For decades, generations of farmer communities have been at the receiving end of adverse conditions in every aspect of their trade – shortage of funds, inclement weather, unscrupulous financiers and middlemen, and bad debts, among others. Traditionally, agriculture has always been the backbone of the Indian economy till consumerism, industrialisation, and globalisation slowed down farming activity.
Still, in vast tracts of land in the hinterland of the country, agriculturists and farmers stood their ground, while younger generations of their families moved on to greener pastures, thanks to a booming economy and access to education and information, the latter, thanks to the internet. But, in recent times, there seems to be a gradual shift back to farming, albeit in a more modern avatar of organic farming and such. Nevertheless, the traditional stronghold of rural farming and farmers never gave up their dreams and hung on to hope.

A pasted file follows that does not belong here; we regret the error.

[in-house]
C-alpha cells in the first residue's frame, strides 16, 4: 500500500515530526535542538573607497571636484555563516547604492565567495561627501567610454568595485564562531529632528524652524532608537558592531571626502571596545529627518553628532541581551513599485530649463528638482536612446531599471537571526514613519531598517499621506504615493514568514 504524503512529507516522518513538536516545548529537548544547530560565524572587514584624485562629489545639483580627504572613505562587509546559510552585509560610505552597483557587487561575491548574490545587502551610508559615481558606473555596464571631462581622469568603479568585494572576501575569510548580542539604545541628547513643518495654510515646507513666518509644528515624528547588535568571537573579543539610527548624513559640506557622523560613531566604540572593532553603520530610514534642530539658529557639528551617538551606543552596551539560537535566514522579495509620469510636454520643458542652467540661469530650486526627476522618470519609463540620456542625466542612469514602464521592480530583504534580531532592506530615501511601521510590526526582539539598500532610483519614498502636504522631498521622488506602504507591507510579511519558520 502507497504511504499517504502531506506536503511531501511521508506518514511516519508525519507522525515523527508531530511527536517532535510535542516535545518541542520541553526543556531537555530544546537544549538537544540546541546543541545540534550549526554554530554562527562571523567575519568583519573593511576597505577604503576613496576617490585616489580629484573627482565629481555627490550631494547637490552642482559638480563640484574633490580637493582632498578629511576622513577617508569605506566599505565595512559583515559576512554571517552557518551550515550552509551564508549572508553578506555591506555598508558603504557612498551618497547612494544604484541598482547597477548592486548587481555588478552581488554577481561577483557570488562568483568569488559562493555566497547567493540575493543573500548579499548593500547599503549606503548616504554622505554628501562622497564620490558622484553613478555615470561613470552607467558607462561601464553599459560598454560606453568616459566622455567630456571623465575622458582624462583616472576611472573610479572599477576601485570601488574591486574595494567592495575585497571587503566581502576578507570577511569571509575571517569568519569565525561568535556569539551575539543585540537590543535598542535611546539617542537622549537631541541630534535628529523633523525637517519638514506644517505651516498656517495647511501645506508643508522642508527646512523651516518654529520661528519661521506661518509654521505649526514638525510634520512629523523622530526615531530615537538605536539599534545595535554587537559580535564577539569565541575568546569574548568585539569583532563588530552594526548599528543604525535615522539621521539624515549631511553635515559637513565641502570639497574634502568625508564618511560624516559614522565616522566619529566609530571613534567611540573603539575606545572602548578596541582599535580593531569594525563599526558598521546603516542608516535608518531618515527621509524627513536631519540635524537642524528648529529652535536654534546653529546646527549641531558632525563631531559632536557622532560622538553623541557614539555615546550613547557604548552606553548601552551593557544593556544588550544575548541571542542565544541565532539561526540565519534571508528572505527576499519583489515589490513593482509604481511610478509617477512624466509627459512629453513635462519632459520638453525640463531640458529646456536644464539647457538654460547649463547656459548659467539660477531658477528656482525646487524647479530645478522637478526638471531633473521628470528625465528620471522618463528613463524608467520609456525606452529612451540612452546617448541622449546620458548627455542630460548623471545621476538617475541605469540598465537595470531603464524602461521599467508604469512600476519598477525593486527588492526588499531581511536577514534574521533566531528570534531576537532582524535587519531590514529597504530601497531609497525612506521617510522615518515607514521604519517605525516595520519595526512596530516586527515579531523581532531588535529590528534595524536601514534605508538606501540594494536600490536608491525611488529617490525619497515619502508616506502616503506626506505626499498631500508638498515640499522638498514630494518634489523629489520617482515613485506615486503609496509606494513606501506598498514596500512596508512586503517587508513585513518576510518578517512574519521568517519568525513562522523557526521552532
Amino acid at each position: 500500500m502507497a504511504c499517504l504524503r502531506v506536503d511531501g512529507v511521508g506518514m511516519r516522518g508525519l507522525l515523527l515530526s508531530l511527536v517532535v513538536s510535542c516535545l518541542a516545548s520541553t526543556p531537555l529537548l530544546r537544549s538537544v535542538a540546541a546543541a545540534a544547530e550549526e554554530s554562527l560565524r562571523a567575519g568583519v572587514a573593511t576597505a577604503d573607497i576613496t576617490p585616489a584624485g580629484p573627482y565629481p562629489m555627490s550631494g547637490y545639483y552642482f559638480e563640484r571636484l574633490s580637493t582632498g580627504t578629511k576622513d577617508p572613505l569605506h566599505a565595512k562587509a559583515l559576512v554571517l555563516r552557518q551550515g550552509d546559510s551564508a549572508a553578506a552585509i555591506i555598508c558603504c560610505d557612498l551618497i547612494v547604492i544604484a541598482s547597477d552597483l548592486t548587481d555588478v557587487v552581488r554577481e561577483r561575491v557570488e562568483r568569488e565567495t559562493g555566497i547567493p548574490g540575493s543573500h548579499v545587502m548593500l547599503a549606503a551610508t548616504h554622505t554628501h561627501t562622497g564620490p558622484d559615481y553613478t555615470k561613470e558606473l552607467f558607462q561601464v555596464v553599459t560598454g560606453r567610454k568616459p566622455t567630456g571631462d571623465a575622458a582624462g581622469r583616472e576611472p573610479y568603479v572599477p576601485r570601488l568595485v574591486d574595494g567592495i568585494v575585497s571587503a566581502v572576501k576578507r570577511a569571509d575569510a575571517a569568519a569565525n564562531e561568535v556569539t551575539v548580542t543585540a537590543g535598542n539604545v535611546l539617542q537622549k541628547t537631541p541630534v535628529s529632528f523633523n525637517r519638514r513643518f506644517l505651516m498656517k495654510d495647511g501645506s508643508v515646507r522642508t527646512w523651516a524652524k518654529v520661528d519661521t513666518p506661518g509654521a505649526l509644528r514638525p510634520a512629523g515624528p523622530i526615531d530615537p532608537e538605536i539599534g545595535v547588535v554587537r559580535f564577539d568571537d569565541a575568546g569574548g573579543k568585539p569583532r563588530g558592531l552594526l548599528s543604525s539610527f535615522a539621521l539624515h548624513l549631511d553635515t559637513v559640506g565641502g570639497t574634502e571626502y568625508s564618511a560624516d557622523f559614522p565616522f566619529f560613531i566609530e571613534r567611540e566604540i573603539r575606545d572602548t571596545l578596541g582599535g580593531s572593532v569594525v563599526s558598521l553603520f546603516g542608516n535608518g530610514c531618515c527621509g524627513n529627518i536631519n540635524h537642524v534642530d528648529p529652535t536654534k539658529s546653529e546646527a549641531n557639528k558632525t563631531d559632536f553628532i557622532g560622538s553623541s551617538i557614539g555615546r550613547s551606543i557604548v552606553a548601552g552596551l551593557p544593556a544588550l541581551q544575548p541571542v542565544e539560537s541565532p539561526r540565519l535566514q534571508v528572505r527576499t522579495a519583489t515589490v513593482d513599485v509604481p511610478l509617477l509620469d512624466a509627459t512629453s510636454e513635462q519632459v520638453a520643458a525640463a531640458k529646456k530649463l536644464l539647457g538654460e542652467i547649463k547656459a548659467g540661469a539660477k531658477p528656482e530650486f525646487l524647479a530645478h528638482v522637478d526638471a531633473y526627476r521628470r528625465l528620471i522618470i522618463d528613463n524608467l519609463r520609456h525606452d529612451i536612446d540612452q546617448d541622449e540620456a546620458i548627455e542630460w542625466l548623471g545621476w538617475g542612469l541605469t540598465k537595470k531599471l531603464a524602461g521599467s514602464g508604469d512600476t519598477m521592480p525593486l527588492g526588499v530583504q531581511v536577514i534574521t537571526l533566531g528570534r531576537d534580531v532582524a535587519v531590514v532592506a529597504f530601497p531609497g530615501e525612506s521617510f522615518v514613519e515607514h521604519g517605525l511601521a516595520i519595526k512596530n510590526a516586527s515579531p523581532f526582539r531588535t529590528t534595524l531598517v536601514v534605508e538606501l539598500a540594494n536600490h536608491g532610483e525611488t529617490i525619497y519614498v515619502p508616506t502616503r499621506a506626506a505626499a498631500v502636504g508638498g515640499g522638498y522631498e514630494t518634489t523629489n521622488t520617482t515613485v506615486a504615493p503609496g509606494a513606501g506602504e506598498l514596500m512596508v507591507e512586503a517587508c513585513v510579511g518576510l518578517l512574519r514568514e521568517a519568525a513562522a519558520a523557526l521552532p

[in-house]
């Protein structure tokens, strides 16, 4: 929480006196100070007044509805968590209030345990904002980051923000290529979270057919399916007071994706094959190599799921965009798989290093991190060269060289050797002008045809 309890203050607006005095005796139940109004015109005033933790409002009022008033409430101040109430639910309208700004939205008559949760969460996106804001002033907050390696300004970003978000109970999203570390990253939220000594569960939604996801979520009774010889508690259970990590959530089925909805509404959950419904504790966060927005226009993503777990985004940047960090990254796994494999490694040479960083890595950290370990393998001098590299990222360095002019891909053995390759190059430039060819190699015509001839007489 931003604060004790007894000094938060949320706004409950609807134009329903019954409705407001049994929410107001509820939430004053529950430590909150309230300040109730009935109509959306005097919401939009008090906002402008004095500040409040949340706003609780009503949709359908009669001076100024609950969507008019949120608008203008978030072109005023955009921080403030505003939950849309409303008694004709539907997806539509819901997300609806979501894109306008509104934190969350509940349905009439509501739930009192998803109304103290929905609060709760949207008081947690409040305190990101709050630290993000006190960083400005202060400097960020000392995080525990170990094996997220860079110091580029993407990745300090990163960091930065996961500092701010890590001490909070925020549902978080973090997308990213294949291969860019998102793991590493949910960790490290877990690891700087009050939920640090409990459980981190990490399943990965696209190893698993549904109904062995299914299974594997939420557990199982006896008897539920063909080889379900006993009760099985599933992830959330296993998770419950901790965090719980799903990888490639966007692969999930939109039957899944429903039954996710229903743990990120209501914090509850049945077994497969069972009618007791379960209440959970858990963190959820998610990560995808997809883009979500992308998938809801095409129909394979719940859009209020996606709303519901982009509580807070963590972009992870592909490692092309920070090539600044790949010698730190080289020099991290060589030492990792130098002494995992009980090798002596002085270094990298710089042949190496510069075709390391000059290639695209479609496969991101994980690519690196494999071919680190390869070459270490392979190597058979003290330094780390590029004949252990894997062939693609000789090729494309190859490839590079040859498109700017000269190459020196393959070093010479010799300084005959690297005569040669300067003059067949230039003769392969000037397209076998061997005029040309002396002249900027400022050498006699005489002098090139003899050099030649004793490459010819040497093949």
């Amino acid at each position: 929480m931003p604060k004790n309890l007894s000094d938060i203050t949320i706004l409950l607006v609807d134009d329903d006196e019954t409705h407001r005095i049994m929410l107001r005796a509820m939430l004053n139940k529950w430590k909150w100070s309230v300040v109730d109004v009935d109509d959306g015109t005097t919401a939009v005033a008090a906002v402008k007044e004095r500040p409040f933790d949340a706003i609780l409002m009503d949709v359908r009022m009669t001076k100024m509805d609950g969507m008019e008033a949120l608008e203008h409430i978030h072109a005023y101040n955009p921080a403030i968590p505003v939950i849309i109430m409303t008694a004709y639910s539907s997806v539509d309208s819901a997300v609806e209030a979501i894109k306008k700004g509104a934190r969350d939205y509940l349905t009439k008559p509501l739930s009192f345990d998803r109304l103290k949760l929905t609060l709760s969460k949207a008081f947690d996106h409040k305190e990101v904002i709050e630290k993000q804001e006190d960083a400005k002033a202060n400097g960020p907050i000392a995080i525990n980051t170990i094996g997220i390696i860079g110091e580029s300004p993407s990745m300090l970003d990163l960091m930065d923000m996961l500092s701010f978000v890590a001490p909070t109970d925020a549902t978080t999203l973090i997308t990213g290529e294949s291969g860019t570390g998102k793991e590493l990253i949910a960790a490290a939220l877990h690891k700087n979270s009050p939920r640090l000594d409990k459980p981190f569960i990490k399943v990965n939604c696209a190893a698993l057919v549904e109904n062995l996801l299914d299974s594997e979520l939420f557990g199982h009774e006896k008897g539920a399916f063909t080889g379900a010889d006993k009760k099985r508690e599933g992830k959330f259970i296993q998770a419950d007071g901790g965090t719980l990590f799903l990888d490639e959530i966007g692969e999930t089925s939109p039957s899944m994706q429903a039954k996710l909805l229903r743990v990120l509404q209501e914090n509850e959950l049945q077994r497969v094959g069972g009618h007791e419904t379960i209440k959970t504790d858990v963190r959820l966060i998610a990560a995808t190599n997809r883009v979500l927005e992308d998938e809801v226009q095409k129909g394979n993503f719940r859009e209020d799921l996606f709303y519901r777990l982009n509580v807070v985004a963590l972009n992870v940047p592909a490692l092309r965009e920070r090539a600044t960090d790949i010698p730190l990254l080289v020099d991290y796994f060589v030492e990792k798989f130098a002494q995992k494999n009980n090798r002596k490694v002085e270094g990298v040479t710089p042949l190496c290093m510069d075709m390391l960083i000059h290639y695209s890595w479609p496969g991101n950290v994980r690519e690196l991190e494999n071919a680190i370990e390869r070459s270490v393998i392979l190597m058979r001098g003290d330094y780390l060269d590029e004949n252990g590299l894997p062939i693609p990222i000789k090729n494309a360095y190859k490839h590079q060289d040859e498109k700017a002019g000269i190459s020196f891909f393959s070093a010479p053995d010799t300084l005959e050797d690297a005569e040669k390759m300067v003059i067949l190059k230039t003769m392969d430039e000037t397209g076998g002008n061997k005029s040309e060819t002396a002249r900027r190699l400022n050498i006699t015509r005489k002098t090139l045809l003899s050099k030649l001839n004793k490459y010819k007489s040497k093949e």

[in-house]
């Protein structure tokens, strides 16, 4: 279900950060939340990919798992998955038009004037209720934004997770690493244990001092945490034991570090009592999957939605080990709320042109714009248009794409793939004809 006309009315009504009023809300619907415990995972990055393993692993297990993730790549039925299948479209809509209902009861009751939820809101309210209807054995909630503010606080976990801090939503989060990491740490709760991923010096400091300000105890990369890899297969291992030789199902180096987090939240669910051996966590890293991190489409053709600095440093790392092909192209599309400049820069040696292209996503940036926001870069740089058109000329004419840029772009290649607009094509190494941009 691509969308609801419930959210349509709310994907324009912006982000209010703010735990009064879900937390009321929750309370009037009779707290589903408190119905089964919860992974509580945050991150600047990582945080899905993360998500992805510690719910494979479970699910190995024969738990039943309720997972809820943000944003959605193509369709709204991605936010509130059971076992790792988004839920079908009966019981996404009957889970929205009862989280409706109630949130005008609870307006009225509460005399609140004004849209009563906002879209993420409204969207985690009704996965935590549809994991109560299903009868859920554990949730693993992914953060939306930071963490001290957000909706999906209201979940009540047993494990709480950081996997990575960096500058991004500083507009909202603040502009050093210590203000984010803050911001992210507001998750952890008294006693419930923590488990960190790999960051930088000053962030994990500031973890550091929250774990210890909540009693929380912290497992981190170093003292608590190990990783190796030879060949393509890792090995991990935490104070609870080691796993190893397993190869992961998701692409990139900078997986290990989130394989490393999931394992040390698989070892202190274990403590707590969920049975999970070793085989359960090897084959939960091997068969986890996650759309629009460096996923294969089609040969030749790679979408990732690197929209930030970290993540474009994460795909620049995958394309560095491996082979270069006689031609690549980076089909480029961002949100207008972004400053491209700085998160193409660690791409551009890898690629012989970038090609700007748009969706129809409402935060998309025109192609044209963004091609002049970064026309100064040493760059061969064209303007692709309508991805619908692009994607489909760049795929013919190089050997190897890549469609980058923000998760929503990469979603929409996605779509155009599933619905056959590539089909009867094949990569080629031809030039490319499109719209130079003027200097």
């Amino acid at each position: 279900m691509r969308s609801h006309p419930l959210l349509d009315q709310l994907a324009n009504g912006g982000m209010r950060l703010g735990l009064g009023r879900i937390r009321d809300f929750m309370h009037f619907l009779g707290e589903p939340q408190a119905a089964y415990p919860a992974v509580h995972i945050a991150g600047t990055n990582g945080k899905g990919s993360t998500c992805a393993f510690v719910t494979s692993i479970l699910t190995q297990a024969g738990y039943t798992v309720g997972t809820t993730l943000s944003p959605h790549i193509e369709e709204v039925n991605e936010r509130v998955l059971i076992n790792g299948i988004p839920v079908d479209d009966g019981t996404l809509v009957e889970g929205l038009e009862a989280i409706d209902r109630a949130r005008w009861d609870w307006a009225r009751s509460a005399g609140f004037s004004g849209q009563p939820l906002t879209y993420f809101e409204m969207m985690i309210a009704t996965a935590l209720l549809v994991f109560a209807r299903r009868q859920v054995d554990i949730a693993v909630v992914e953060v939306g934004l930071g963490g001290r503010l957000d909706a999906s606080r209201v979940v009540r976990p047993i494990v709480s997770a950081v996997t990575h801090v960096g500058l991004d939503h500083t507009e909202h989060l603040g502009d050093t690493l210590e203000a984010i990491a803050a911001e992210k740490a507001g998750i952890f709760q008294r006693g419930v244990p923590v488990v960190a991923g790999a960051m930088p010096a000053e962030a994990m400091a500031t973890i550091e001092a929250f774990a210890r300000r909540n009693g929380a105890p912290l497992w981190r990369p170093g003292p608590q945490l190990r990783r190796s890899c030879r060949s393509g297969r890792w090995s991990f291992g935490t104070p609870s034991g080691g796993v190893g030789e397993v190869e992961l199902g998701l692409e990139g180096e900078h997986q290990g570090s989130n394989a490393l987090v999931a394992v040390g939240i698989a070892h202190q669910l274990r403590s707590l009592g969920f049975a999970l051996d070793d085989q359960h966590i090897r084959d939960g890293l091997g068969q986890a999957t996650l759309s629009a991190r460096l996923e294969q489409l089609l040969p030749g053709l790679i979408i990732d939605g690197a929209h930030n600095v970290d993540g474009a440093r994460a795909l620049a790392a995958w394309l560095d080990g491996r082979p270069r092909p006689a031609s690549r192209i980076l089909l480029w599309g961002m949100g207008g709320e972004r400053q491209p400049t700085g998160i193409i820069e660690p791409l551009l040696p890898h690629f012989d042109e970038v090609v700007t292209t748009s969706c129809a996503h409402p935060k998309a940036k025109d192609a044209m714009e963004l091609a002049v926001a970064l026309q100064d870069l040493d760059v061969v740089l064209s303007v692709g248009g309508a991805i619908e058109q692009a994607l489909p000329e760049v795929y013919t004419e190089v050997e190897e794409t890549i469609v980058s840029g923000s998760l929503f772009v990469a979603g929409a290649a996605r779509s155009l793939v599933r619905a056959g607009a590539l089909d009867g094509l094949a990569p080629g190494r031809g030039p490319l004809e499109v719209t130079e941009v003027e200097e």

The Government of India, sensing that mere globalisation and industrialisation alone will not make a well-balanced economy, has been initiating innovative schemes and implementing unique measures to help the agricultural community. Today, due to several measures, we have surplus of many items of agricultural produce. But therein lies the rub. How does a small or marginal farmer connect to bigger markets and buyers without being squeezed by the unscrupulous middleman?